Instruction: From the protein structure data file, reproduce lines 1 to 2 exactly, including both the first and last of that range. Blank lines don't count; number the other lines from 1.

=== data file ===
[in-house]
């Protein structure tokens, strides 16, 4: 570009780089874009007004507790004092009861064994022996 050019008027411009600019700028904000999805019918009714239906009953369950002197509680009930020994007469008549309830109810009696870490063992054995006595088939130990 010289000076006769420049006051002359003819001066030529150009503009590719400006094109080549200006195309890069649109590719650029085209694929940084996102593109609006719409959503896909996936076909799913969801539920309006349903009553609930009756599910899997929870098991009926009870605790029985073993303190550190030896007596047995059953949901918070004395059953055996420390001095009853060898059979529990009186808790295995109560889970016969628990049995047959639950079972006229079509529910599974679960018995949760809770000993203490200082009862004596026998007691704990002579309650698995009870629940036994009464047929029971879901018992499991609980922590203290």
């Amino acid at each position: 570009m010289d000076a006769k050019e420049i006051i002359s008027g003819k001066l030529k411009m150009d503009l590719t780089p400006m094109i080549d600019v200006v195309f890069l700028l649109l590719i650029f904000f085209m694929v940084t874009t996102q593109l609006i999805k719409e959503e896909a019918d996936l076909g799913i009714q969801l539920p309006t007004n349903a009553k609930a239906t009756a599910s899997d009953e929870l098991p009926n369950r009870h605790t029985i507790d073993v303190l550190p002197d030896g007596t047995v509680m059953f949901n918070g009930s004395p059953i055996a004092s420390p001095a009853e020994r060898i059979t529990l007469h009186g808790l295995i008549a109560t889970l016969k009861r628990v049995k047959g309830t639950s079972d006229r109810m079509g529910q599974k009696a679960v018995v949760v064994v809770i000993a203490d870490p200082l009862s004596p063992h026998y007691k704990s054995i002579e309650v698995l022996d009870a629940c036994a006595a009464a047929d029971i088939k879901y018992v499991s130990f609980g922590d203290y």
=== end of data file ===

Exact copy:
[in-house]
């Protein structure tokens, strides 16, 4: 570009780089874009007004507790004092009861064994022996 050019008027411009600019700028904000999805019918009714239906009953369950002197509680009930020994007469008549309830109810009696870490063992054995006595088939130990 010289000076006769420049006051002359003819001066030529150009503009590719400006094109080549200006195309890069649109590719650029085209694929940084996102593109609006719409959503896909996936076909799913969801539920309006349903009553609930009756599910899997929870098991009926009870605790029985073993303190550190030896007596047995059953949901918070004395059953055996420390001095009853060898059979529990009186808790295995109560889970016969628990049995047959639950079972006229079509529910599974679960018995949760809770000993203490200082009862004596026998007691704990002579309650698995009870629940036994009464047929029971879901018992499991609980922590203290």